The events of September 11, 2001, have dramatically affected the peace of our society. Our nation is joined in an expression of shock, grief, and renewed patriotism. Our day-to-day activities seem small in comparison, but those everyday activities must go on. In this spirit, there is a new appreciation ofprovisions in hotel and convention center .
A force majeure or termination provision addresses conditions under which a party may terminate an agreement without liability. Some are better than others. Many mainly protect the hotel or convention center. The language focuses on events that make it “illegal or impossible” for the hotel or facility to “provide facilities or services.” Such provisions are unlikely to allow a group to cancel and terminate its agreement without penalty if, for example, attendees are unwilling or unable to travel. A better force majeure provision would state (emphasis added):
“The performance of the agreement by either party is subject to acts of God, war, terrorism, government regulations, disaster, fire, strikes, civil disorder, curtailment of transportation facilities, or other similar cause beyond the control of the parties making it inadvisable, illegal, or impossible to hold the meeting or provide the facility. This agreement may be terminated without penalty for any one or more of such reasons by written notice from one party to the other.”
Facingif You Don't Cancel
Even with strong contracts that make it possible to cancel without penalty, many groups are choosing go ahead with meetings planned for after September 11.
Deciding to press on, however, does not necessarily mean that attendees will fill the room block. Most hotel contracts' attrition clauses impose fees on groups that fail to fill all or a set percentage of their sleeping rooms and, in many cases, food and beverage commitments. Thus, groups that don't cancel are faced with a substantial likelihood of attrition penalties. As has been widely reported, many hotel chains have relaxed or waived cancellation and attrition provisions. However, not all have, and some grace periods are longer than others.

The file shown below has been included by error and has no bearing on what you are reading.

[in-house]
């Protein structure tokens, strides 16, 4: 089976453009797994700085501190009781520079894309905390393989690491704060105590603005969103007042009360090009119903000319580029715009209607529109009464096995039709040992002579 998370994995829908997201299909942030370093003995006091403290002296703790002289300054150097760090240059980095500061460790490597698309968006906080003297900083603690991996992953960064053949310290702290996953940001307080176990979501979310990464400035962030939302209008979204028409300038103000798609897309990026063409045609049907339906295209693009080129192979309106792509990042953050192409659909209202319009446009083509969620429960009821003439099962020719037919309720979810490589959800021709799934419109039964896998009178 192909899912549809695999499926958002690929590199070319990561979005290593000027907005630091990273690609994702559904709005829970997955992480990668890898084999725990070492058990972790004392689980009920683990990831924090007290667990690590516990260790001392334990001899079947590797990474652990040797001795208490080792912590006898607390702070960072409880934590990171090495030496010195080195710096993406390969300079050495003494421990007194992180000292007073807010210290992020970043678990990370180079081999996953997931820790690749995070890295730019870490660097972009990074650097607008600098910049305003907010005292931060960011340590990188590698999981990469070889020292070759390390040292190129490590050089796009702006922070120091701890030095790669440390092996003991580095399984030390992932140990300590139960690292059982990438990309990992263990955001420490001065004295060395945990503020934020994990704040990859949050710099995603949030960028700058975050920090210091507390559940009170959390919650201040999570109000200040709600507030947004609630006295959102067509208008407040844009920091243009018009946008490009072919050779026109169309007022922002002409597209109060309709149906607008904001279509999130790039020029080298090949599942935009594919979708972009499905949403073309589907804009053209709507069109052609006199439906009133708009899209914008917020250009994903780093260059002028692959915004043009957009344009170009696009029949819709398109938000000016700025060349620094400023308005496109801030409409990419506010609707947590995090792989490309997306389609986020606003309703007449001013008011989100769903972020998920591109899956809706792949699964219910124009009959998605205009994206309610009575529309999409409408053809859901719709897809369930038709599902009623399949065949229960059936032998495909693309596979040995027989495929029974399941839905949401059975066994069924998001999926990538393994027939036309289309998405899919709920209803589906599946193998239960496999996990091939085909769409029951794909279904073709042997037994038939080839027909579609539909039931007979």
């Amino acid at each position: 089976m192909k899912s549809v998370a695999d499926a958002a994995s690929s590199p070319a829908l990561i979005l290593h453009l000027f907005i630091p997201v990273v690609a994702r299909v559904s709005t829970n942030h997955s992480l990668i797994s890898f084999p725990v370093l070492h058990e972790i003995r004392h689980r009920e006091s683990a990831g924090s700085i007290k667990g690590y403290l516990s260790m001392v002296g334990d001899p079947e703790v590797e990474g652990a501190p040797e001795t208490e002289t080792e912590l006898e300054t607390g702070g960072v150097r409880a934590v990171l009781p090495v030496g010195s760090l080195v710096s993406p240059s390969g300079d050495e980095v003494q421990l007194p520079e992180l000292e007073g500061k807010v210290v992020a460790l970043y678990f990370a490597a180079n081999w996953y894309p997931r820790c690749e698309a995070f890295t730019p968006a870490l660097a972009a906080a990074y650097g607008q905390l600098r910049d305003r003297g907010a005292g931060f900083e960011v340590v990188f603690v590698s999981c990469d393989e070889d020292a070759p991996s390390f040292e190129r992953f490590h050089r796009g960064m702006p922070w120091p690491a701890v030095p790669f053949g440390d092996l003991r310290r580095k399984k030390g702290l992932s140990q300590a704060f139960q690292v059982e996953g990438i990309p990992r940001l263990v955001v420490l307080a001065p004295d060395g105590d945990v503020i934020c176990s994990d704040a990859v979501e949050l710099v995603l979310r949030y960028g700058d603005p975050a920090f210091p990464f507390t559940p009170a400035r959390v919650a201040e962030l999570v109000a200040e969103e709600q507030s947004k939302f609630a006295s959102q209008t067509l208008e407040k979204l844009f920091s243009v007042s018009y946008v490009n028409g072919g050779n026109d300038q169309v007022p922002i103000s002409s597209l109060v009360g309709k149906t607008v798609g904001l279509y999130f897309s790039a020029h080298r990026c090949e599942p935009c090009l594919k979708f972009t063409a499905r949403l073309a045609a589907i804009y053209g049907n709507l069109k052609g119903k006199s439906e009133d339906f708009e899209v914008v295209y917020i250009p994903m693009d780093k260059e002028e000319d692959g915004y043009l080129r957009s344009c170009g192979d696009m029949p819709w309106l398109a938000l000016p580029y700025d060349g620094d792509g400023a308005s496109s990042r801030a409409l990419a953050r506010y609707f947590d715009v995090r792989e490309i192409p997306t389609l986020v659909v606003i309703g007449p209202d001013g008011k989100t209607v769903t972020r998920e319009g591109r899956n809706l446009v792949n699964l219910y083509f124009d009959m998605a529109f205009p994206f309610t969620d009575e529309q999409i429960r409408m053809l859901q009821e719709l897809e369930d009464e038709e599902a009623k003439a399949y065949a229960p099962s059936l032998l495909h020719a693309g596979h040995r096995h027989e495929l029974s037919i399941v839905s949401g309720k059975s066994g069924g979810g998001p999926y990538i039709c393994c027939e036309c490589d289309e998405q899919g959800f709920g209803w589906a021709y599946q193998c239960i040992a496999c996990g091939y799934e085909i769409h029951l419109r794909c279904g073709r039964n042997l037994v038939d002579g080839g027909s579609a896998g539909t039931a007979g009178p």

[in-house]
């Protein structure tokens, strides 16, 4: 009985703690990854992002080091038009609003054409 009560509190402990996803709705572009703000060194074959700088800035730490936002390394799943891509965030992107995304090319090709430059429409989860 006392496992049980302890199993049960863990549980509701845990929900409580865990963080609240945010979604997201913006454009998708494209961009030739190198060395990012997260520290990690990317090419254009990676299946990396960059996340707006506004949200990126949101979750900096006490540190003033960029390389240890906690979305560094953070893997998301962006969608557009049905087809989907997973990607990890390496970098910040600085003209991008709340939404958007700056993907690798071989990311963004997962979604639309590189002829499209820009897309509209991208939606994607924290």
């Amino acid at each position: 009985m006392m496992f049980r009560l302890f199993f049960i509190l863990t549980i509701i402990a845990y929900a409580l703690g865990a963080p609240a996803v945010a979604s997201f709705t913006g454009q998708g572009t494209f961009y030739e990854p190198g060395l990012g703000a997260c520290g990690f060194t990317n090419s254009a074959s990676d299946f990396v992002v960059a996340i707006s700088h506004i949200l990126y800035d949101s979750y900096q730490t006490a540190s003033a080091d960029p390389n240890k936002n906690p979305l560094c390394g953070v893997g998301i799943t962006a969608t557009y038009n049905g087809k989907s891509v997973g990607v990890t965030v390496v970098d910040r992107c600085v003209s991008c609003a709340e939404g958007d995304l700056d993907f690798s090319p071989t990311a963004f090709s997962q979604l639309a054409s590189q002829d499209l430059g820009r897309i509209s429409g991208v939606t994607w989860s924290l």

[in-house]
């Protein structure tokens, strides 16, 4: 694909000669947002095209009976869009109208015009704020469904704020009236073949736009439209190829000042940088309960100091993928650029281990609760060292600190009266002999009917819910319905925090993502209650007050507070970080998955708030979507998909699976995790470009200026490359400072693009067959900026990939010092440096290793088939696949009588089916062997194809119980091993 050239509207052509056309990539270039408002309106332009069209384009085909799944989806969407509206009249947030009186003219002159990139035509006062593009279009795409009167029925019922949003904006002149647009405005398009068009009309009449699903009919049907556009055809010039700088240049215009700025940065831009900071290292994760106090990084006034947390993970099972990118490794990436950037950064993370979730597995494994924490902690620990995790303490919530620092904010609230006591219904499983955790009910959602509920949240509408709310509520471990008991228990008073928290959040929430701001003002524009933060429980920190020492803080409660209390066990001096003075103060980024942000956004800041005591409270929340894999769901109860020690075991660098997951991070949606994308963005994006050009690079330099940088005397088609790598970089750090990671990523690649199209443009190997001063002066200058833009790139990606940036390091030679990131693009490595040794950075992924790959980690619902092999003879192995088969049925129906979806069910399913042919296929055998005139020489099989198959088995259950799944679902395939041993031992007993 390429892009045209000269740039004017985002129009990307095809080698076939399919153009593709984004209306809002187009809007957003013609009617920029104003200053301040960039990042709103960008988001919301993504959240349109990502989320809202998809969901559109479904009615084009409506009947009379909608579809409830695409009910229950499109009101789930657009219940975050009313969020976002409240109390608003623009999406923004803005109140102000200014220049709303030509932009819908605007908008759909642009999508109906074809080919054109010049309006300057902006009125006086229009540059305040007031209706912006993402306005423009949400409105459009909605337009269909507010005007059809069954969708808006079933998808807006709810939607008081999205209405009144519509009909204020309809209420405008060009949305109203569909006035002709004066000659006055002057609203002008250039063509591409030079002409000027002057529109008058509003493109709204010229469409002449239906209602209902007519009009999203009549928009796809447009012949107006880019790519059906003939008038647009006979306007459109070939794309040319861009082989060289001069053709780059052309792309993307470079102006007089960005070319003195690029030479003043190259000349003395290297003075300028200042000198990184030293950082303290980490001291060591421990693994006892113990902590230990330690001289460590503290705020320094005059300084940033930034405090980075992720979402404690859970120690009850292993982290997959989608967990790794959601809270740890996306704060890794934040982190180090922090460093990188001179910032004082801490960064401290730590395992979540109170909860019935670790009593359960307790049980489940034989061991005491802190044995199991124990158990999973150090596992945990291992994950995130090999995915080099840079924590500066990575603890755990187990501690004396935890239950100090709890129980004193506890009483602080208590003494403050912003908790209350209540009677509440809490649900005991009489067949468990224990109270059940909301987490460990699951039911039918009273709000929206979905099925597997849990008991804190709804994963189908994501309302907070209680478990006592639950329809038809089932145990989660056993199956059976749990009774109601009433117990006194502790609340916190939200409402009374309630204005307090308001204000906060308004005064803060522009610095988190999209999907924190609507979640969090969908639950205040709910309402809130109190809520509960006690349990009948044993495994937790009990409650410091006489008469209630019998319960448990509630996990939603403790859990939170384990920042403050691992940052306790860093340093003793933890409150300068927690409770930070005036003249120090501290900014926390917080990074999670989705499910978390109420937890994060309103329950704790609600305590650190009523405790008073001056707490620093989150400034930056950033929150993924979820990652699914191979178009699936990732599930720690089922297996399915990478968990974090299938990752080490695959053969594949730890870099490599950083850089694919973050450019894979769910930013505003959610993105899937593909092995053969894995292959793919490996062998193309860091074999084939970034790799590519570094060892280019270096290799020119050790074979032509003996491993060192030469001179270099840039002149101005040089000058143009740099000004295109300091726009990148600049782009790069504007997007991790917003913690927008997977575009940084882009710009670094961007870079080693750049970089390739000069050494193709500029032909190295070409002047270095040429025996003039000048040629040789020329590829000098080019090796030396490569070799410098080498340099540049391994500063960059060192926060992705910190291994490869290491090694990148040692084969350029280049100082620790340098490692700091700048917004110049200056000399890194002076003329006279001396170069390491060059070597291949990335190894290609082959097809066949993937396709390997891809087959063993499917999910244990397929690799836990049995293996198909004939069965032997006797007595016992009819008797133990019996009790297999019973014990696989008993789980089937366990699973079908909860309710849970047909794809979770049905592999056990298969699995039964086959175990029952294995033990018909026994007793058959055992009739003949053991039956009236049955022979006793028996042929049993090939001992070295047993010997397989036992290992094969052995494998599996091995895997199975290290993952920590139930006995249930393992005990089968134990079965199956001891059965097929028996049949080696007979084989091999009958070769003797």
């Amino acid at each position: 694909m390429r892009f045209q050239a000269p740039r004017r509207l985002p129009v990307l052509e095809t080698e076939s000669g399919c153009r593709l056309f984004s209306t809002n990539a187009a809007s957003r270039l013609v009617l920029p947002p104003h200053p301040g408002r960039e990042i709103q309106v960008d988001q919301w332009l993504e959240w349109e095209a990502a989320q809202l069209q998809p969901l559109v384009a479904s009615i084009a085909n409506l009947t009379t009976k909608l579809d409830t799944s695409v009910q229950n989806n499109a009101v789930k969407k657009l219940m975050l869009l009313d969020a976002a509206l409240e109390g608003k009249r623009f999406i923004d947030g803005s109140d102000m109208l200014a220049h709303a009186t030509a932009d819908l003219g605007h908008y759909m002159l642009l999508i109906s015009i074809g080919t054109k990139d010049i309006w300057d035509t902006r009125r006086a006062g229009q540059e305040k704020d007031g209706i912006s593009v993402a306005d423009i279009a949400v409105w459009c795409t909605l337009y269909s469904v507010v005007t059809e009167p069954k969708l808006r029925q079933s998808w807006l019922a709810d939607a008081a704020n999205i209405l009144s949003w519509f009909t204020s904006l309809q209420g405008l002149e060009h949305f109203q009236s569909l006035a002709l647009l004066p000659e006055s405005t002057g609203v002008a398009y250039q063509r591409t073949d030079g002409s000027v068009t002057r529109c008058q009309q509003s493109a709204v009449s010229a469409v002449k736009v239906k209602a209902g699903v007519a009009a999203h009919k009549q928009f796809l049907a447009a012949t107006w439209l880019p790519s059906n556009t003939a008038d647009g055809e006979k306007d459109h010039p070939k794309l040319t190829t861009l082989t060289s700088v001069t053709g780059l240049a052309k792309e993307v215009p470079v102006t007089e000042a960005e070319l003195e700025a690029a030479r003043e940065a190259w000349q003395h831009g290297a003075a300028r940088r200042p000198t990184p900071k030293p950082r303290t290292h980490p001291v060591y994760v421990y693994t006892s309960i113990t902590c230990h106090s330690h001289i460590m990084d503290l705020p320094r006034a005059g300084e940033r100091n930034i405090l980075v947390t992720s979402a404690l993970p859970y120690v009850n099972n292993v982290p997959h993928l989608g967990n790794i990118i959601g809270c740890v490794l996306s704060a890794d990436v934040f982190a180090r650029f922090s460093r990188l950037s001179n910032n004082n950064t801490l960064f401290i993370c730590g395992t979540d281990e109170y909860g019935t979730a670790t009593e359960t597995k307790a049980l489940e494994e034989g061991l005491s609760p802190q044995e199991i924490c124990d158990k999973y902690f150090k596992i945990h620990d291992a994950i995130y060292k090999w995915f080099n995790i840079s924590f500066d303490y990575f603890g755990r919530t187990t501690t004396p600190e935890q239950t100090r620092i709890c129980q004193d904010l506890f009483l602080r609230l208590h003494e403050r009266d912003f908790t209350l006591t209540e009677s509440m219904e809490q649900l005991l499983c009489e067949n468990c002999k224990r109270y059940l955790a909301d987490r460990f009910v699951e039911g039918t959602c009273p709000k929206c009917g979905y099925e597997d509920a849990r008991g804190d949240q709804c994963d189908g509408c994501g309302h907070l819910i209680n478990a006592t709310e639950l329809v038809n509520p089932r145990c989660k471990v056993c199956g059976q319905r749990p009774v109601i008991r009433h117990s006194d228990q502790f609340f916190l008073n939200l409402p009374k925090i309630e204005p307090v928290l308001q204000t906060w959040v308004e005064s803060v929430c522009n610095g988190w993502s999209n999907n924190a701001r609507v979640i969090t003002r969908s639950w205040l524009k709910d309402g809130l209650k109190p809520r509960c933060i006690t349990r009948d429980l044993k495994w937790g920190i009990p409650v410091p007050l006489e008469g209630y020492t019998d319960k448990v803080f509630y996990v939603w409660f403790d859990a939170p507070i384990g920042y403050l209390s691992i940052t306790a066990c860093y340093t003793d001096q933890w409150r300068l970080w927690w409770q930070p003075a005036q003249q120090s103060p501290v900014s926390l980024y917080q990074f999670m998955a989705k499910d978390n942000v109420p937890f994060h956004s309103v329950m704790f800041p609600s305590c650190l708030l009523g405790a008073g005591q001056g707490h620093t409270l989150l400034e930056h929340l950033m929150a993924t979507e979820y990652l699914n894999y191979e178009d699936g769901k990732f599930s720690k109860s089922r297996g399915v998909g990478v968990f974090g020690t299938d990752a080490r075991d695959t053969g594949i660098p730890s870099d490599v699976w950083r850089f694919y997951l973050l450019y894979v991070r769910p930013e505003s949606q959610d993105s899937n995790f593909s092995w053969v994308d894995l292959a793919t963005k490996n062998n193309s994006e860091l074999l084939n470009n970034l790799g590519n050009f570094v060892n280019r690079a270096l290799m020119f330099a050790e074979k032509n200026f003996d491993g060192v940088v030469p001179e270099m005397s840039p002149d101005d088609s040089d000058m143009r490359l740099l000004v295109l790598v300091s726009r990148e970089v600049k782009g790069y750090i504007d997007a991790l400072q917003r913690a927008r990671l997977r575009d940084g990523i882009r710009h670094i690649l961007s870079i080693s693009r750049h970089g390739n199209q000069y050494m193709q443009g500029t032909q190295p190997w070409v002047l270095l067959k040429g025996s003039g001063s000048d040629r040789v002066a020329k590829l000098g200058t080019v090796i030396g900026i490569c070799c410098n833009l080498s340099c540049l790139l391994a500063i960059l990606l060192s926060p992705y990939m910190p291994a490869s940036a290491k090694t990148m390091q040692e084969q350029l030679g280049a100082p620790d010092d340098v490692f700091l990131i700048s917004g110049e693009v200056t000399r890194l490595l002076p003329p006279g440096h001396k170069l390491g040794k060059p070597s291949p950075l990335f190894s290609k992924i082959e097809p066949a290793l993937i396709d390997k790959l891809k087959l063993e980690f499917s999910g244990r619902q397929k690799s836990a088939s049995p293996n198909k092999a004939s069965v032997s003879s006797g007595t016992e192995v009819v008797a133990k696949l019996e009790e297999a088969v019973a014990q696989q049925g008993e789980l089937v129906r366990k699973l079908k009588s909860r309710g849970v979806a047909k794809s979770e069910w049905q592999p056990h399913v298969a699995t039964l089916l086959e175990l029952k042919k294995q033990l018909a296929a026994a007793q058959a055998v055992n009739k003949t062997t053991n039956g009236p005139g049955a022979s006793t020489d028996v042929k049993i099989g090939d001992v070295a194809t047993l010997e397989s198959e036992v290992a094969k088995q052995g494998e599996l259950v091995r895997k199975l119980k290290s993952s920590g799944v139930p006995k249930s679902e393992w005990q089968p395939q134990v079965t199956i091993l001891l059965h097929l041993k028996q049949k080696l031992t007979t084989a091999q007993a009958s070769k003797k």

Meeting planners face a Catch-22: Terminate a meeting on the basis of a force majeure provision and leave the hotel empty and without recompense. Or go ahead with the meeting, do the best to fill the room block, and run the risk of attrition fees. Faced with this dilemma, many groups are working with hotels to proceed, but with a written agreement to waive attrition fees. However, not all hotels have been willing to revise the.
Future contracts should include language that links attrition and force majeure events, and automatically voids (or substantially modifies) the attrition provision if a force majeure event occurs. With such language, a group could proceed with a meeting with the clear understanding that there would not be an attrition charge, or that such charges would be calculated on a substantially modified basis.
More to Think About
While force majeure provisions and other contract language can address some issues surrounding the impact of extraordinary events, they may not be the only solution. Groups struggle with their own obligations to refund advance registration fees. For some, the bulk of their annual income is linked to the success of a meeting or. For those groups, it is critical to adopt appropriate refund policies and to explore adequate cancellation insurance.
The terrorist attacks have caused us to look at important, but mundane, contract and insurance issues. In doing so, let's not forget the lives forever affected: the victims, their families, friends, and the thousands who toil selflessly to help heal our wounds. Our thoughts and prayers are with them.
Jed R. Mandel is a partner with the Chicago-based law firm of Neal, Gerber & Eisenberg, where he heads the trade and professional association practice. He is a frequent lecturer and writer on meeting-related topics.